Your Questions About Solar Panel Efficiency

James asks…

Lithium Ion battery and Solar Panel Questions…NEED HELP ASAP!!?

1) An environmental monitoring station is battery powered using a Lithium-ion battery pack which stores 4.3 kJ of useable electrical energy before its output drops below 2.7 V. The monitoring station requires an input voltage of 2.7 V or greater, and draws a current of 12 mA.

(a) How many seconds (and how many hours) will the battery pack last, assuming no internal resistance?
Before rushing to calculate, you check the battery specifications and realise that the output is initially about 4.3 V but it drops steadily as current is drawn. Now: draw a sketch of output emf versus time, and decide what voltage you will use in your calculation. Then do the calculation.

2) A solar panel is used to recharge the battery pack. Data for this solar panel and its location are:
· 11% of the Sun’s energy reaching the panel is converted to electricity
· in this location the mean solar energy per day onto 1 square meter (allowing for the season and typical weather patterns) is 10 MJ.

(b) What total electrical energy is produced per day if the solar panel has effective photovoltaic area of 0.15 m H 0.10 m? (Is this enough to keep the battery pack recharged?)
Note: Efficiency is defined as energy output/ total energy or power output/ total power
where ‘total energy’ here would mean the total solar energy incident on the panel.

ssadmin answers:

1) Take “drops steadily” to mean a linear decline in voltage. Also assume that the 12 mA is constantly drawn, no matter what the voltage. Then you can draw a graph of voltage vs. Time, starting at time t=0 with v=4.3 volts, and going down in a straight line to v=2.7 volts at time t=T. The power being drawn at time 0 is 4.3 * 0.012 = 0.0516 watt, and the power at time T is 2.7 * 0.012 = whatever. The area under the curve is the energy dissipated, and if t is in seconds, then the energy will be in Joules. You can use calculus to find the area under the curve as a function of t, or just plain geometry. One you have that, set it equal to 4.3 kJ = 4300 J, and solve for t in seconds.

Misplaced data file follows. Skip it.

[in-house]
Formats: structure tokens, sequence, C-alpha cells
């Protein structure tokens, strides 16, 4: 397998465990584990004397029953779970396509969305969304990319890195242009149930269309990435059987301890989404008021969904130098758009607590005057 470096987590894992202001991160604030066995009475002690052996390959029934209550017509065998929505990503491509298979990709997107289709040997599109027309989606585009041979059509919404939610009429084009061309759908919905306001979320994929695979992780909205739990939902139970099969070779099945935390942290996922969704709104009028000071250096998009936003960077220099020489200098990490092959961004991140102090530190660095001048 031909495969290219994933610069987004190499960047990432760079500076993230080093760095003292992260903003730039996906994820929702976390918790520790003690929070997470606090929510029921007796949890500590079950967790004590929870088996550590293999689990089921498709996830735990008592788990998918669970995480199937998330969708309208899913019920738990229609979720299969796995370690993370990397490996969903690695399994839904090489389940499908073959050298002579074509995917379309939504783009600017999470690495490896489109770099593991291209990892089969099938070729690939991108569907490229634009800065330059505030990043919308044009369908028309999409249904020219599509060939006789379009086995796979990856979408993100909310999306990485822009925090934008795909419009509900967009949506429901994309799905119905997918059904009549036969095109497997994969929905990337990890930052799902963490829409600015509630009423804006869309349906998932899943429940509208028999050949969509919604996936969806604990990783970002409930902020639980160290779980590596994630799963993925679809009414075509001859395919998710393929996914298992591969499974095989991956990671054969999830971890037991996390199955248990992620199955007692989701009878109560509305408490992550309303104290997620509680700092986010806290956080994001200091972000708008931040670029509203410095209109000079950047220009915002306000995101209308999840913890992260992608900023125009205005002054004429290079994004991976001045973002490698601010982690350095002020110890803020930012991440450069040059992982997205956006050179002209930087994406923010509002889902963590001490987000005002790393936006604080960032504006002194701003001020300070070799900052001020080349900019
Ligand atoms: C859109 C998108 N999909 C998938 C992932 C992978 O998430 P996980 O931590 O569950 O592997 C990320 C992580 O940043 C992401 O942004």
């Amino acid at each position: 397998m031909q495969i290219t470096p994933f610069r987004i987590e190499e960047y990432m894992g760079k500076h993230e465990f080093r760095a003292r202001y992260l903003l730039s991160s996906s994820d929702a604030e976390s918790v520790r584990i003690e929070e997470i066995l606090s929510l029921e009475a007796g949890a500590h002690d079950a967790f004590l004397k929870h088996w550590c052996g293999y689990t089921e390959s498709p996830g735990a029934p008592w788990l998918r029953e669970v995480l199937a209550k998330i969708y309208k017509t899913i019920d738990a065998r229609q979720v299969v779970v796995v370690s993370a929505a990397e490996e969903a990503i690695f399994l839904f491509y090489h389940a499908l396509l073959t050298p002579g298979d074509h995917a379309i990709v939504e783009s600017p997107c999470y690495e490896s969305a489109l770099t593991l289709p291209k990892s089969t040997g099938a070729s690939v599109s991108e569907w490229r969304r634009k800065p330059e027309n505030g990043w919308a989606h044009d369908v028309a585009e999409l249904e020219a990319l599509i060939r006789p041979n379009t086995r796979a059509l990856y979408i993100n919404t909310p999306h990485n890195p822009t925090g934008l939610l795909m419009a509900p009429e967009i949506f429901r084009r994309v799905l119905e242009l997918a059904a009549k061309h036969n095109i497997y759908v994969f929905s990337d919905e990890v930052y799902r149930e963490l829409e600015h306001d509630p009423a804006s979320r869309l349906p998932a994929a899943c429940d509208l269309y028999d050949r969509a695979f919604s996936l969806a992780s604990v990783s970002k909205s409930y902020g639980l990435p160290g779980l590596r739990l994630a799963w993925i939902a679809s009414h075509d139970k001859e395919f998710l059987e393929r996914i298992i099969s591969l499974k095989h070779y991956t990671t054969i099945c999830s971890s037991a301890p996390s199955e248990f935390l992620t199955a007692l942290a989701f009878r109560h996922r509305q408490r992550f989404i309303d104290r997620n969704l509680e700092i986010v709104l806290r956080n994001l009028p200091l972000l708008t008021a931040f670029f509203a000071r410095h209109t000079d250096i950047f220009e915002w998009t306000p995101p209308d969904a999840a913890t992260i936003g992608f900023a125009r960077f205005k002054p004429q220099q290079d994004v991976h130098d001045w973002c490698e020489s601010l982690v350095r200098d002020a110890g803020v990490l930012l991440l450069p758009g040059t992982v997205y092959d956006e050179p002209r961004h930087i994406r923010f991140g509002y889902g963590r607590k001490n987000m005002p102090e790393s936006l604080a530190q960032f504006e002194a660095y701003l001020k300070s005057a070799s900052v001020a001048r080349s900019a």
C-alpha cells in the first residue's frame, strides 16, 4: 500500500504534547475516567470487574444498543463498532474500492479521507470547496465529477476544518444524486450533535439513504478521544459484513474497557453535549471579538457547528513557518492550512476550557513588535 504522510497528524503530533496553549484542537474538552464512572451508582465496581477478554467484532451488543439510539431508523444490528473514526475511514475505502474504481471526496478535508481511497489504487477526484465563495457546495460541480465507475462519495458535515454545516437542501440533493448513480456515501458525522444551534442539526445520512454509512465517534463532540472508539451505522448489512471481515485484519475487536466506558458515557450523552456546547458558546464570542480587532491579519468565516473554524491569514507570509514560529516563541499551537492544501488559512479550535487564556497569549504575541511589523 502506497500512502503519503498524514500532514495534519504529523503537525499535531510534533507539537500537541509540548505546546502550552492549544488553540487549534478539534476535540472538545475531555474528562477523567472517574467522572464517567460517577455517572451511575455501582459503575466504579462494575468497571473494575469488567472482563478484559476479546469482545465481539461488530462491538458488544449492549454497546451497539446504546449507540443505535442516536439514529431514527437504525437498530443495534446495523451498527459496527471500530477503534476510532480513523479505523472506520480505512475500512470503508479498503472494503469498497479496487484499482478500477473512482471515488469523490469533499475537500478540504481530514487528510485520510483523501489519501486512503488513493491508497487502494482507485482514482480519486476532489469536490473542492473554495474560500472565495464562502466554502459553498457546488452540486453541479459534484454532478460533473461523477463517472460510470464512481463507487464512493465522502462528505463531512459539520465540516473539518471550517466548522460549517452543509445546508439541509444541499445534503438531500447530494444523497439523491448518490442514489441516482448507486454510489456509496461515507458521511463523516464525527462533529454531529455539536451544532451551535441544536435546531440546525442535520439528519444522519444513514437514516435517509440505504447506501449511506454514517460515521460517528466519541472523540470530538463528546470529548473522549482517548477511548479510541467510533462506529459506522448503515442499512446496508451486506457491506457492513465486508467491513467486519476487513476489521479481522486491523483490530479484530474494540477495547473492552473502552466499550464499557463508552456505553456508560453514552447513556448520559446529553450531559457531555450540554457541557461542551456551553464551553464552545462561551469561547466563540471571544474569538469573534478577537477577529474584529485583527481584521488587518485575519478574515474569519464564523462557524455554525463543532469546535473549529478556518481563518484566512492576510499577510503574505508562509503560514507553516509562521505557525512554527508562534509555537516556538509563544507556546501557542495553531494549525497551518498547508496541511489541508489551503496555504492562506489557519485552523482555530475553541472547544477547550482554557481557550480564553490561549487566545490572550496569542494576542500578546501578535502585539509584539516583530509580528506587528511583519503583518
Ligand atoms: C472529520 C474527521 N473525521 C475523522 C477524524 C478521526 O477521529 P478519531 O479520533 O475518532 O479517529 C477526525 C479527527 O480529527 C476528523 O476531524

The assumption for linear decline of the voltage is unrealistic in real life, by the way. The lithium battery will more likely maintain its high voltage until the end, then fall off a cliff, resulting in shorter life than calculated above.

2) I don't understand exactly – is 0.15 x 0.1m the dimension of the solar panel? If so, multiply the area by 10 MJ per day, and by 0.11 (efficiency), then compare the result with 4.3 kJ.

Betty asks…

I have a 60w solar panel and a 12v large deep cycle battery, how do I get it to charge faster?

From total discharge (11.65v) the battery charges to 12.03v in one day, 12.24v the second day and 12.26v the third day (all sunny days). I have the solar panel (I built) hooked directly to the battery (there are blocking diodes in place). The panel tops out at 17.5 volts or so (using 36 1.8w cells). I know the panel delivers charge, take the 12.26v reading as a baseline, if I plug in the solar panel it jumps to 12.34 volts. So is there anything else I can do to increase the efficiency of the charging at this point?

ssadmin answers: